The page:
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October 1, 1998
Vol. 56
No. 2

Research Link / School Vouchers: Much Debate, Little Research

The idea behind school vouchers is not new: In the 1950s, economist Milton Friedman argued that free-market competition among public schools would necessarily cause school quality to rise (Saks, 1997). In such a system, parents would receive vouchers that they could apply to their children's tuition at the school of their choice.
Voucher systems can take many forms. For example, they might be limited to students living in poverty or be offered to all students. They might be applied only to public schools within a single district or be applied to any public, private, or religiously affiliated school. Regardless of the exact form a voucher system would take, the idea of vouchers has provoked an increasingly strident debate between those who feel vouchers offer the freedom of choice demanded by a democratic society and those who contend that such a system would further segregate the nation along socioeconomic, racial, and ethnic lines.
Voucher proponents believe that market competition will force schools to improve because those that do not will lose their students and eventually close their doors. Walthers (1995) argues that such competition will elevate the professional status of teaching, improve student achievement, and win the support of the tax-paying public. He contends that teacher associations that oppose vouchers on the grounds of student welfare are more driven by "self-serving political motives" than by concern for the students.
Hill (1996) concludes that vouchers create complex but beneficial relationships among students, parents, and teachers. He points to the example of a privately funded program that offers low-income minority students scholarships to New York City Catholic high schools. Parents forge trusting relationships with the school because they selected it as the best alternative for their child. This in turn gives the school "leverage" over the students because the students recognize their parents' emotional investment in the school.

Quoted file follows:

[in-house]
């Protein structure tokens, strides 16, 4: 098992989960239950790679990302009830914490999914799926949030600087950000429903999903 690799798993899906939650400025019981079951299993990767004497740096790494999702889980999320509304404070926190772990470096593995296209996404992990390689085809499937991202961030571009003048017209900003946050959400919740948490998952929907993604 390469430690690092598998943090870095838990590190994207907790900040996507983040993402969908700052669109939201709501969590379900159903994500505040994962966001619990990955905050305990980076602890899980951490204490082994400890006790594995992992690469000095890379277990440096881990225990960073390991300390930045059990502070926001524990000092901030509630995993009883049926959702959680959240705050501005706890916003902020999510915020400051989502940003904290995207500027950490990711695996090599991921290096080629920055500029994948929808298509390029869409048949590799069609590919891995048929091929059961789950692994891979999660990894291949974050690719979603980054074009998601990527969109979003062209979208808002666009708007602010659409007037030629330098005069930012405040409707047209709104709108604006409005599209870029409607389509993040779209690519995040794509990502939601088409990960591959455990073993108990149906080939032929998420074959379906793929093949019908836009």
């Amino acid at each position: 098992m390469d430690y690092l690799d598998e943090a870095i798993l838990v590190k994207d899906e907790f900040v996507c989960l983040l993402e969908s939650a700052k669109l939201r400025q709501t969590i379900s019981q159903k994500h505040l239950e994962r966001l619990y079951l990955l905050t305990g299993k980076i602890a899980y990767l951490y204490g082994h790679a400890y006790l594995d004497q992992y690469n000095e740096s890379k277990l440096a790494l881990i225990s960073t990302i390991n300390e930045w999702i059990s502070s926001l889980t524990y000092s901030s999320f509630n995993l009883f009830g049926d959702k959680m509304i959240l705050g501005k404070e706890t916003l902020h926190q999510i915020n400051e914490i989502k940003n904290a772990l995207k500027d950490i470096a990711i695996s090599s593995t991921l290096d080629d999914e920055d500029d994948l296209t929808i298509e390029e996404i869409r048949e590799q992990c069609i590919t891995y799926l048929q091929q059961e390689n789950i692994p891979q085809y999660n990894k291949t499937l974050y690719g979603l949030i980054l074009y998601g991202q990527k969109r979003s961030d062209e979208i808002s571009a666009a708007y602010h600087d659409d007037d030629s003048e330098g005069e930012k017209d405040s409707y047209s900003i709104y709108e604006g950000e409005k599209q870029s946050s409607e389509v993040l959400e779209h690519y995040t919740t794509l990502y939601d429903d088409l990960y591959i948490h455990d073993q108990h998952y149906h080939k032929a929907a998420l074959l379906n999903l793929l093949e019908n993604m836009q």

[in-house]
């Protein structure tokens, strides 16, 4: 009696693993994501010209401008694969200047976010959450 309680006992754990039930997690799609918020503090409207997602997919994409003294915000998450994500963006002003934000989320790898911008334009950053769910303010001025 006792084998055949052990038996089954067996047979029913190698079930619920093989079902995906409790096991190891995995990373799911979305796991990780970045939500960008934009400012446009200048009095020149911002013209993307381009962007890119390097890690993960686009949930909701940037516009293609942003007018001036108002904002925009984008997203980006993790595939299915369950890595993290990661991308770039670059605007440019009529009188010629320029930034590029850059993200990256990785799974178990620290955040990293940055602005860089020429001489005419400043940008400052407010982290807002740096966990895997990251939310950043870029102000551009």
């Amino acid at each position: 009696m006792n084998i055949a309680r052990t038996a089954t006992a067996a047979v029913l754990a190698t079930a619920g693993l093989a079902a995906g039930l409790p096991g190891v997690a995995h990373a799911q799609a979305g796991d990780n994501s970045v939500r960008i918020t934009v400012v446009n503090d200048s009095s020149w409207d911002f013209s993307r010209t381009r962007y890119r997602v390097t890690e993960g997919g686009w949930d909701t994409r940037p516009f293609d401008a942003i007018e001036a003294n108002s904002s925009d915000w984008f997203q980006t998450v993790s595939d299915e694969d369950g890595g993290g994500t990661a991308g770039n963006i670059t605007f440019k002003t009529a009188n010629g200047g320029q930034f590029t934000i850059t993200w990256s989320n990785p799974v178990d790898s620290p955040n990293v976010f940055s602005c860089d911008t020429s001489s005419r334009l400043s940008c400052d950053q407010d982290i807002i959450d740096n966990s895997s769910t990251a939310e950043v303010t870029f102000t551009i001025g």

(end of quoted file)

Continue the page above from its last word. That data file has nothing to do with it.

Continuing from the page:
Moreover, Hill believes that teachers in schools based on choice will have vested interests in adhering closely to the school's mission and in taking responsibility for how well they help students achieve their goals. He contrasts this with the "I taught them, but they didn't learn it" attitude that he feels compulsory-attendance schools can foster in teachers by neither rewarding diligence nor punishing negligence.

The Case of Chile

Although vouchers were conceived as a way to reduce opportunity gaps, many feel they exacerbate the problem. The American Federation of Teachers (1995) notes that with a voucher system, the private schools—not the parents—do the choosing through admissions decisions. This creates the fear that private schools could select the best students, thereby depleting weaker schools of their strongest students.
Carnoy (1995) cites evidence from Chile, which has operated under a voucher plan since 1980, to support the conclusion that voucher systems widen gaps. He notes that since the implementation of the plan, federal financial support for public education has fallen substantially. Further, in 1990, nearly three quarters of the families in the lower 40 percent of the Chilean income distribution sent their children to public schools, as opposed to just one quarter of the families in the top 20 percent income bracket. His conclusion? Because of the voucher system, fewer public resources went to students. The rich met this decline by spending what it took in addition to the vouchers to send their children to private schools, but the poor were unable to do so and instead kept their children in public schools with reduced funding.